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Treatment strategies for asymptomatic carotid artery stenosis in the era of lipid-lowering drugs: protocol for a systematic review and network meta-analysis
  1. Xuesong Bai1,
  2. Yao Feng1,
  3. Long Li1,
  4. Kun Yang2,
  5. Tao Wang1,
  6. Jichang Luo1,
  7. Xue Wang3,
  8. Feng Ling1,
  9. Yan Ma1,
  10. Liqun Jiao1
  1. 1Department of Neurosurgery, Xuanwu Hospital, Capital Medical University, Beijing, China
  2. 2Department of Evidence-based Medicine, Xuanwu Hospital, Beijing, China
  3. 3Medical Library, Xuanwu Hospital, Capital Medical University, Beijing, China
  1. Correspondence to Dr Liqun Jiao; liqunjiao{at}126.com

Abstract

Introduction Carotid endarterectomy (CEA), carotid artery stenting (CAS) and best medical therapy (BMT) are the major treatments used for significant asymptomatic carotid artery stenosis (ACAS, ≥50%). However, the widespread use of lipid-lowering drugs in this century has improved BMT outcomes. This study aims to compare the treatment efficacy of current BMT, CEA+BMT and CAS+BMT in patients with significant ACAS.

Methods and analysis This protocol was designed based on the guidelines of the Preferred Reporting Items for Systematic Review and Meta-Analysis Protocols. Publication time for studies will be set from 1 January 2000 to 1 June 2020. We will search three databases: PubMed, EMBASE and The Cochrane Library. Suitable randomised controlled studies will be screened. The primary outcomes will include short-term and long-term mortality, stroke and myocardial infarction. OR and HR for dichotomous data and time-to-event data with 95% CIs will be calculated. Treatment effects among different therapies will be ranked according to the surface under the cumulative ranking curve and mean rank. A comprehensive evaluation of the risk of bias, heterogeneity and transitivity will be performed before data synthesis. Consistency and evidence quality will also be assessed.

Ethics and dissemination There will be no need for ethics approval as this systematic review is a summary and analysis of existing literature. Final results may be presented in international conferences or a peer-reviewed journal.

PROSPERO registration number CRD42019138942.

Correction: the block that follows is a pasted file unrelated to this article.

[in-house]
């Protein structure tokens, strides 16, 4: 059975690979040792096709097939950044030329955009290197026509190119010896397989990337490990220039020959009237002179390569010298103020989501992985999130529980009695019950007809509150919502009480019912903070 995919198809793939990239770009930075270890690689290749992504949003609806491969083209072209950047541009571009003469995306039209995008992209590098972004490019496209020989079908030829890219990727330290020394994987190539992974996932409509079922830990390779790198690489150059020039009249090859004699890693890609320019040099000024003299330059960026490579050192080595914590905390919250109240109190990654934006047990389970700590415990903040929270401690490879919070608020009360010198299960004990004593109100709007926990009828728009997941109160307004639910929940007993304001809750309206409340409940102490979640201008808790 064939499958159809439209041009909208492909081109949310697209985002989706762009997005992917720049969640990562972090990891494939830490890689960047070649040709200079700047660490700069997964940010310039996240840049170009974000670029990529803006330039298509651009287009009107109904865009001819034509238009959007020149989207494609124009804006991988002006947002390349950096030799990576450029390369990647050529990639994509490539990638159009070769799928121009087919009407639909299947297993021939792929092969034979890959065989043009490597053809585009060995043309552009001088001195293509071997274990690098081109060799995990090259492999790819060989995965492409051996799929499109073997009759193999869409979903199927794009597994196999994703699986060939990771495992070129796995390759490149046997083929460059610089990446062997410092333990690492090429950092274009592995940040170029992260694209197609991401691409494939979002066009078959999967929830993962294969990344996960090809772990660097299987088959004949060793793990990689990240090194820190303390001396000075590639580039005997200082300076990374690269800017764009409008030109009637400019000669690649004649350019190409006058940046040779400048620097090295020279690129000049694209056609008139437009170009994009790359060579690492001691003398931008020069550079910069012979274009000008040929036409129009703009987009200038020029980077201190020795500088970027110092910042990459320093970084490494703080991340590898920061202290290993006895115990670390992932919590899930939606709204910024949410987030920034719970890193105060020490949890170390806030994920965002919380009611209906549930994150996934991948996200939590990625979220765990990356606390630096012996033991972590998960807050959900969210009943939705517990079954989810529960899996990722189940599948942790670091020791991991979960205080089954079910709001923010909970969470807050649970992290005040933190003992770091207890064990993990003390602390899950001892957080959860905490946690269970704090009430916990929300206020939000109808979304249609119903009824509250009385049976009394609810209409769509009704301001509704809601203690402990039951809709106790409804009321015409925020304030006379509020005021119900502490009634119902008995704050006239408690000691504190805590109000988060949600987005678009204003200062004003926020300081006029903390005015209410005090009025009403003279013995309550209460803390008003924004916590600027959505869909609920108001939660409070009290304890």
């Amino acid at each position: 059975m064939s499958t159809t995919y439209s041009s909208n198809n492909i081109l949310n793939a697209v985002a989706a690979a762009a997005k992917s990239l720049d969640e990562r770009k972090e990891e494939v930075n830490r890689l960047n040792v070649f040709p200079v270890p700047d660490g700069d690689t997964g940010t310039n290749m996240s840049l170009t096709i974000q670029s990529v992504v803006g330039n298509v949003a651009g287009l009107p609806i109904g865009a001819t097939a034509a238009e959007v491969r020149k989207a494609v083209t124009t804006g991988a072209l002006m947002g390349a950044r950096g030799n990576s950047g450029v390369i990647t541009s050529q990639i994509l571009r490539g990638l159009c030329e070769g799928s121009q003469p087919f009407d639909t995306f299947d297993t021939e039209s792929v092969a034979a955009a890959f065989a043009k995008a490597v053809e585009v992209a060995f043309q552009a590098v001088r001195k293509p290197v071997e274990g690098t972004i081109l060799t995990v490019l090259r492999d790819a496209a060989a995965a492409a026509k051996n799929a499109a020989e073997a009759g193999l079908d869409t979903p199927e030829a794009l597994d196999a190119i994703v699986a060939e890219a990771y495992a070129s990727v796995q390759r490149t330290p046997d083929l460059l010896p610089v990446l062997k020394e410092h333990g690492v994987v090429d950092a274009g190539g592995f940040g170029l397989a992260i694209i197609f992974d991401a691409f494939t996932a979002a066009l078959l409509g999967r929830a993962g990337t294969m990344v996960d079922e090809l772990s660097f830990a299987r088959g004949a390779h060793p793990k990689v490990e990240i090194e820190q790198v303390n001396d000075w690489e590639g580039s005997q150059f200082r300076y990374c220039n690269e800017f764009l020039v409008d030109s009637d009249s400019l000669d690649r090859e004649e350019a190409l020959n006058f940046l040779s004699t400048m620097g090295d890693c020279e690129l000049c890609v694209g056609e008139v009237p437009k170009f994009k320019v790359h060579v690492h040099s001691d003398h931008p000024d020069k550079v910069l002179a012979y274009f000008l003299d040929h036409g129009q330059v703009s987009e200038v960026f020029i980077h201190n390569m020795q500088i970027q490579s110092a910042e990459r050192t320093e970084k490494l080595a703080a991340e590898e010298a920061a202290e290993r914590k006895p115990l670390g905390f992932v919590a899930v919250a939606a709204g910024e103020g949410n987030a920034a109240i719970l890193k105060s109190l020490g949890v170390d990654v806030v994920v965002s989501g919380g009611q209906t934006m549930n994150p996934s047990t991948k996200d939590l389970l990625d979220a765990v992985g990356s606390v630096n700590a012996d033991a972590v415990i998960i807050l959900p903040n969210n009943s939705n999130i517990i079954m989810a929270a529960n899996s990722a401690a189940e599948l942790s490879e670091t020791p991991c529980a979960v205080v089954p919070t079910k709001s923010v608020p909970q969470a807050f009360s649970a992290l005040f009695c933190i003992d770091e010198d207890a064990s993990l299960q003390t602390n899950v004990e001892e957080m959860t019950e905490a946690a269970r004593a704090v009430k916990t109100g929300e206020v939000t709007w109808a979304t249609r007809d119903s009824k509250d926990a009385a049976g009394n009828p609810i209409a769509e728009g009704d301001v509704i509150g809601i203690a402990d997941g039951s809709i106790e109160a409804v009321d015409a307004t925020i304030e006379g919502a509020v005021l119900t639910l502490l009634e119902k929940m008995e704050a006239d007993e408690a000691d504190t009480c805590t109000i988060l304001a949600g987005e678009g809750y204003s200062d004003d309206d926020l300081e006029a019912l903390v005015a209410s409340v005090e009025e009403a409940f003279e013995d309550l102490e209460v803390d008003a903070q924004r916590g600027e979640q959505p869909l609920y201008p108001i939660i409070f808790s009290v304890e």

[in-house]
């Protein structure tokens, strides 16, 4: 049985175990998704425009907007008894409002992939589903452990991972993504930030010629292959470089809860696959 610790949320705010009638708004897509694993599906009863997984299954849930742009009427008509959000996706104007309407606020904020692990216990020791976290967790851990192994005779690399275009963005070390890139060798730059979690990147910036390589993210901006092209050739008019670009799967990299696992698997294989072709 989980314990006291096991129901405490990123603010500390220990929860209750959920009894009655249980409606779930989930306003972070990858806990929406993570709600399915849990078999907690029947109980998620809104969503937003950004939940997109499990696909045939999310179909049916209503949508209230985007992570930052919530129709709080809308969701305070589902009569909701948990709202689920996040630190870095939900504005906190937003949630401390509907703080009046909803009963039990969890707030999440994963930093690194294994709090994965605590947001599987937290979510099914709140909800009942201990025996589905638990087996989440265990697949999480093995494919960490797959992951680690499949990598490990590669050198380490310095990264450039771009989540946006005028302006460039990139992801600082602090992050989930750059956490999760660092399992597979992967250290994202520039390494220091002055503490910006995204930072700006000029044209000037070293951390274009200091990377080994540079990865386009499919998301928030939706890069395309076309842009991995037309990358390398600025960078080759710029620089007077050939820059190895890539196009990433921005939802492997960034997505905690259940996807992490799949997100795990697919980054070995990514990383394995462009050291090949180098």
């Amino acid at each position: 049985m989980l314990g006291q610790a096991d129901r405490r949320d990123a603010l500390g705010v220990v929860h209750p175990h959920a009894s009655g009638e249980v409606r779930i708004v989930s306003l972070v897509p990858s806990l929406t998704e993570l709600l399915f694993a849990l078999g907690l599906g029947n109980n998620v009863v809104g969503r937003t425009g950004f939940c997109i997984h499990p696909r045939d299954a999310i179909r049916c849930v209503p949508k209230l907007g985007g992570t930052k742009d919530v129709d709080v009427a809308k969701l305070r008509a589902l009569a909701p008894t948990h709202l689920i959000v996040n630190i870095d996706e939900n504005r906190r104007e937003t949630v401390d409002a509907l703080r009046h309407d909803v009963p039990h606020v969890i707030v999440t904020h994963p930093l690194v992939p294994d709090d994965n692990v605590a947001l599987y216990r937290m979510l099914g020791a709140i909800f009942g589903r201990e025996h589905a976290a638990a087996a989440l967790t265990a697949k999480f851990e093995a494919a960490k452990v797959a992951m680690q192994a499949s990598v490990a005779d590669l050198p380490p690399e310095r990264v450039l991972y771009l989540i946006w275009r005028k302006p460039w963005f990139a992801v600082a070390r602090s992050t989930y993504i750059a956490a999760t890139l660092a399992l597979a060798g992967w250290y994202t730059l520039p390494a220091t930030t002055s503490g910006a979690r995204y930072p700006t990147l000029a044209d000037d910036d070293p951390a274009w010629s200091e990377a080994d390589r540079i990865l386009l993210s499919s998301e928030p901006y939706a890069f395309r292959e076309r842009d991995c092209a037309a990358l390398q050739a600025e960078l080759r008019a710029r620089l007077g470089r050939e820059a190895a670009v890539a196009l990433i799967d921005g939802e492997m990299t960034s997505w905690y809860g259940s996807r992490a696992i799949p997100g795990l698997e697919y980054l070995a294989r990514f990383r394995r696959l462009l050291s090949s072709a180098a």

• stroke medicine
  • stroke
  • neurosurgery
http://creativecommons.org/licenses/by-nc/4.0/

This is an open access article distributed in accordance with the Creative Commons Attribution Non Commercial (CC BY-NC 4.0) license, which permits others to distribute, remix, adapt, build upon this work non-commercially, and license their derivative works on different terms, provided the original work is properly cited, appropriate credit is given, any changes made indicated, and the use is non-commercial. See: http://creativecommons.org/licenses/by-nc/4.0/.

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Footnotes

  • XB, YF and LL contributed equally.

  • Contributors XB, TW and JL developed the initial idea for this study. XB, XW and KY developed and revised the search strategy. XB, TW, JL and LJ finished the study design. LJ, FL and YM were consulted about clinical issues. XB, YF and TW contributed to the original draft. XB, YF, LL, FL and LJ and were responsible for the revision of the draft. All of the authors approved the final work prior to submission.

  • Funding The study was funded by the National Key Research and Development Project (2016YFC1301703) and the Beijing Scientific and Technologic Project (D161100003816002).

  • Disclaimer The funder has no role in study design, data analysis and writing the manuscript.

  • Competing interests None declared.

  • Patient consent for publication Not required.

  • Provenance and peer review Not commissioned; externally peer reviewed.

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